A lot of life in the old tape yet

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The loss of business information can be disastrous for a company’s health and success, so it is essential that every business has a backup or a disaster recovery (DR) plan.

But with changing technologies entering the backup and DR arena all the time, is there still room for the traditional tape?

At the beginning of the year analyst Forrester Research published The Forrester Wave: Enterprise Open Systems Virtual Tape Libraries, Q1 2008 report, which highlighted how it is often assumed that enterprises are moving more of their backups to disk because they are simply frustrated with tape.

However, the report said: “The reality is that enterprises are not frustrated with tape. Many of its inherent challenges have been addressed through more intelligent automated tape library systems.

“They cannot back up all the critical corporate data they need to with tape alone because there is more data to back up than ever before, there is less planned downtime during which to complete backups and application owners want more frequent backups and faster restores.”

Unavailable and unreliable

Mike Richards, managing director at online data backup and managed service provider Smartways, said: “In a society where you cannot even buy cassette tapes any more ­ as they are unreliable and known for getting chewed up in machines ­ why are businesses still using tapes to back up their data?

“Automated online backup means there is no need to physically move the data offsite, which the business is charged to have removed and to bring back.”

Mark Saville, channel developments director at Smartways, said: “Smartways’ service provides a repeated revenue stream for its partners which can continually buy more storage when needed.

“Partners buy aggregated storage from us, which they can then distribute to each customer. This means they do not have to keep coming to us for more space all the time and they can close deals faster.”

Saville also said that the bigger the capacity of storage a partner orders, the bigger discount they get.

Smartways partners have access to its TouchPoint Advanced Partner Portal (APP), a web-based management system. This system provides partners with control over their customers’ backups and data quotas.

The recently released second version of the system generates alerts through email. It gives notification of daily quota use, completion and status of backups to nominated representatives at both the partner and customer locations.

However, Dave Haslam, technical solutions director at Hitachi Data Systems (HDS), believes the tape market is still strong.

“There is an attachment with tape, which is why it will never die,” he said.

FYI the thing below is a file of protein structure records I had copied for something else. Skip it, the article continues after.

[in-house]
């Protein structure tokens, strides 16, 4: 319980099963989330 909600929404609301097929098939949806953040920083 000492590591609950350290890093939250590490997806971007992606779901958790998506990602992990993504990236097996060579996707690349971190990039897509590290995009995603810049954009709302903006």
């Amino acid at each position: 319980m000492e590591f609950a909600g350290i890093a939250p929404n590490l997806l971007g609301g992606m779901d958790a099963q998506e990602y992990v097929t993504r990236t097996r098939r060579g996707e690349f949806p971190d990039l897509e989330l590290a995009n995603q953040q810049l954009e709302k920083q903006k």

Haslam said Hitachi Maxell, a subsidiary of HDS, has bucked the trend by announcing an increase in its annual tape sales.

Good investment “It is selling more tapes than it has in a while and therefore is investing in developments around tape,” Haslam explained.

“Switching to online backup means that the data does not have to be physically moved. However, it disregards the telecommunication charge it costs companies to virtually transport the data. As with anything in IT, it is a trade-off.”

Haslam added: “Tape still has its place even though other technologies are becoming more prevalent.”

Paul Hickingbotham, solutions manager at storage distributor Hammer, agreed: “The role of tape is changing and companies are increasingly looking to take advantage of the newer disk-based technologies such as Virtual Tape Libraries (VTL) and de-duplication.

“Tape being dead has to be one of the most commonly heard untruths in the market. There are always claims that new technologies will eliminate tape from the IT market and frankly this is not the case.”

Data protection vendor Sepaton recently announced sales of $1m (£533,000) through VAR QAssociates since partnering with the firm in July.

QAssociates resells Sepaton’s S2100 ES2 virtual tape library (VTL), DeltaStor data de-duplication software and other enterprise products.

Jon Mills, managing director EMEA at Sepaton, said: “Tapes will not go away because there is always the need for retention. But 2008 is the year for de-duplication.

“All the industry’s gorillas are investing in this technology. EMC partnered with Quantum, IBM acquired Diligent Technologies and Sepaton has an OEM agreement with HP.”

Haslam said that despite the level of marketing against tape, it still refuses to leave the market.

“Tape will still be in the market in five years’ time; it is like a belt and braces for the industry,” he said.
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